Hoodoo rocks are often fantastically shaped, naturally carved rocks or earth pedestals, pillars or columns. The word hoodoo probably derives from voodoo, a West African-based religion in which magical powers can be associated with natural features. Hoodoos conjure up images of strange events. Use of the term appears to be largely restricted to western North America.
Hoodoos may range from a few centimetres to several metres in height. They result from the combined erosional action of wind, rain and running water, which together with a variety of physical and chemical weathering processes sculpt the material into different shapes.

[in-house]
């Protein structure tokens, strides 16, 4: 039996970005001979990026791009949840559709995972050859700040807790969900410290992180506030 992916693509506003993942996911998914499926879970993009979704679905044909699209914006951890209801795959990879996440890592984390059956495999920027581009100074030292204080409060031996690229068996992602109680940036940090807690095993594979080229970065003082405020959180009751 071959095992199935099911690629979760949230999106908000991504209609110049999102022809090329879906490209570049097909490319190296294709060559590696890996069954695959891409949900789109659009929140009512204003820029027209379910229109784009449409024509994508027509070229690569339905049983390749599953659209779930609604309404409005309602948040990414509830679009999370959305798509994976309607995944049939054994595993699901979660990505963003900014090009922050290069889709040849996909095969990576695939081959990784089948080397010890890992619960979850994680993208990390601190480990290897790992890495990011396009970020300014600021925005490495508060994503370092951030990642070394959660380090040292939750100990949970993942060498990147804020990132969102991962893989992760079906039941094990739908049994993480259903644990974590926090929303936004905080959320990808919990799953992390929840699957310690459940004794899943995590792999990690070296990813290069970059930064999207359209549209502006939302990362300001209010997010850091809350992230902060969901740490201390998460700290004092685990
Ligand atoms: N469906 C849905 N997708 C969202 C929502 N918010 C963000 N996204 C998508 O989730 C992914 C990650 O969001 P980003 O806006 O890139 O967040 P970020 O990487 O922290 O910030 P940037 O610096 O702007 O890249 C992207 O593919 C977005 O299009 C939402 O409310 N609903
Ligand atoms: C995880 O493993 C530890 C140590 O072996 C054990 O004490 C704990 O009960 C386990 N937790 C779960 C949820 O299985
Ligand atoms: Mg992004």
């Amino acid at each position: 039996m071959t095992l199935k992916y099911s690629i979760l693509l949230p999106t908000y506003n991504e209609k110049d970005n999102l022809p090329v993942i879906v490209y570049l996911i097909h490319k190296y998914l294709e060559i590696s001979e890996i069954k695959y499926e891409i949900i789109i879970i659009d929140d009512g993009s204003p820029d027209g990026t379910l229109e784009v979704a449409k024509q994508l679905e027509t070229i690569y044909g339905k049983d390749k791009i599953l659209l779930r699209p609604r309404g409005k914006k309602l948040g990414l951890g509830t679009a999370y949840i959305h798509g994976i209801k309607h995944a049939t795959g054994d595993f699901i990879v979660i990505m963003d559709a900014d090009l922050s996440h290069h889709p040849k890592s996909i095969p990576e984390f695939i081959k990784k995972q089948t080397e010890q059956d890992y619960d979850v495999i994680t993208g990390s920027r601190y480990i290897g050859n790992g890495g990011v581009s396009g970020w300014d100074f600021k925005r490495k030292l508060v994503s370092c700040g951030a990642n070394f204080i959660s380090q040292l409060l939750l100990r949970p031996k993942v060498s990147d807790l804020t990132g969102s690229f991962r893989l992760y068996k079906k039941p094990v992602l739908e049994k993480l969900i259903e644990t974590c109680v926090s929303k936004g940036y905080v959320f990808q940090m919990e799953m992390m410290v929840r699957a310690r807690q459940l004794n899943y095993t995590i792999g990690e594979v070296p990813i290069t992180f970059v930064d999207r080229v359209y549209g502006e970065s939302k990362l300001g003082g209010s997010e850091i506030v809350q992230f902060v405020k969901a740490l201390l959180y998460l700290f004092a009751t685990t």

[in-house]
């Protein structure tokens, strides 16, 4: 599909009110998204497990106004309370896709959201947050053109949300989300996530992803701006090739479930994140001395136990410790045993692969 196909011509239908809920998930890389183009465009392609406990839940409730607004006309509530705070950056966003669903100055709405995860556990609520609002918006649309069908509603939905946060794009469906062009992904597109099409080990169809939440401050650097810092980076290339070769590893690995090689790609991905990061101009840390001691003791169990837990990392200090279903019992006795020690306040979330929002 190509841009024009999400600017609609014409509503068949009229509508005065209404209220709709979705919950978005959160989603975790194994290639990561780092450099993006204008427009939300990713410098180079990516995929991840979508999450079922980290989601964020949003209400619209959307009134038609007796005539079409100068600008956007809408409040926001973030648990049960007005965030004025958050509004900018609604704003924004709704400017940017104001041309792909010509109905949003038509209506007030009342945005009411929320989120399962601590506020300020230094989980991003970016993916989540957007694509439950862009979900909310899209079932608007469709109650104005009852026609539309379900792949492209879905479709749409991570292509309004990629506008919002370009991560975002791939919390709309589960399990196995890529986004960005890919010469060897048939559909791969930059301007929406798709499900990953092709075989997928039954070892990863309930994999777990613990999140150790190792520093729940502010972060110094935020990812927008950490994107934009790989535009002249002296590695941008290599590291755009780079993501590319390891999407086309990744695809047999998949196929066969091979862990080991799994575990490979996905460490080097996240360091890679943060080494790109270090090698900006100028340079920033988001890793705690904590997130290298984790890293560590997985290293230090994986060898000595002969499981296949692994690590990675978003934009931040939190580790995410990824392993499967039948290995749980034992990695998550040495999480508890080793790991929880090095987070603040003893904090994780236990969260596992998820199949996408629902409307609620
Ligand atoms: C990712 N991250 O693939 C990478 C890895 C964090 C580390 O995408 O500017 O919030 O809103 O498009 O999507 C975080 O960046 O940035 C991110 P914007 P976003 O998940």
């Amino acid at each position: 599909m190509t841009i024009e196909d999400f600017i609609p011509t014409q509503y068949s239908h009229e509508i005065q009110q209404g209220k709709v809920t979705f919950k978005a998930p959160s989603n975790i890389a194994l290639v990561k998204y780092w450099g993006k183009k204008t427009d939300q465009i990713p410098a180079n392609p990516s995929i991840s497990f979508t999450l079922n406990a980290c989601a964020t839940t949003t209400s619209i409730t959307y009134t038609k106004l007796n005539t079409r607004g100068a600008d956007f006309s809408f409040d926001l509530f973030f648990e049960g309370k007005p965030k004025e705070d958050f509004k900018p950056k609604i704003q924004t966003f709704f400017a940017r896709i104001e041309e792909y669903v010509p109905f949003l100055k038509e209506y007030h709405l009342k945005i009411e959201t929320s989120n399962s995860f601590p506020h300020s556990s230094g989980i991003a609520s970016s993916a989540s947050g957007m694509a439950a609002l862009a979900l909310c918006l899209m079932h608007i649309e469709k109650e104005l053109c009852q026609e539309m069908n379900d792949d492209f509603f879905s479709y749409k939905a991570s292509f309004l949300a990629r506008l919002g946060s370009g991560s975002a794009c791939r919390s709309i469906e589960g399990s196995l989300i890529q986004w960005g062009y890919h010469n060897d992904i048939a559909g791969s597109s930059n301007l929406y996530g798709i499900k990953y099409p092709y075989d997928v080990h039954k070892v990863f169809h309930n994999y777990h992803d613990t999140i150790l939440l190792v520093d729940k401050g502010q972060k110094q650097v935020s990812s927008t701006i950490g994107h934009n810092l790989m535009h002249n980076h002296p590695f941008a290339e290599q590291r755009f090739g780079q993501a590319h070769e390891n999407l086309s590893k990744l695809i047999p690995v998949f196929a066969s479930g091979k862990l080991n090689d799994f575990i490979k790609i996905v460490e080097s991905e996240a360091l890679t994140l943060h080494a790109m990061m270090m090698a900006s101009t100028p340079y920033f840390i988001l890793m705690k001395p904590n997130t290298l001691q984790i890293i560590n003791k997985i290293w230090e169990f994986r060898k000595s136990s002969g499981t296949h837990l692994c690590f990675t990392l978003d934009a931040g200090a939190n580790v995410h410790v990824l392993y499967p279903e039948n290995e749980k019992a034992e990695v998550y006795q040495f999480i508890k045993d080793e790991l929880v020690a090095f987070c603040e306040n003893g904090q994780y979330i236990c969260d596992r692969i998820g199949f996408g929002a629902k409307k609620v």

Hoodoos tend to be best developed in horizontally bedded rocks or strata in which relatively soft units are interspaced with more resistant ones; eg, alternating layers of shale and sandstone. Differential weathering and erosion is enhanced, the soft material being removed more rapidly than the hard. Hoodoos are often capped by a resistant layer (cap rock) which protects the lower units. Removal of the cap rock results in rapid destruction of the unprotected base.
Hoodoos are well developed in the badlands of Alberta near Drumheller, in Dinosaur Provincial Park and in Writing-On-Stone Provincial Park on the Milk River. Excellent examples also occur in glacial-outwash deposits on the Columbia River north of Cranbrook, BC, and in glacial lake sediments in the Okanagan Valley near Penticton, BC.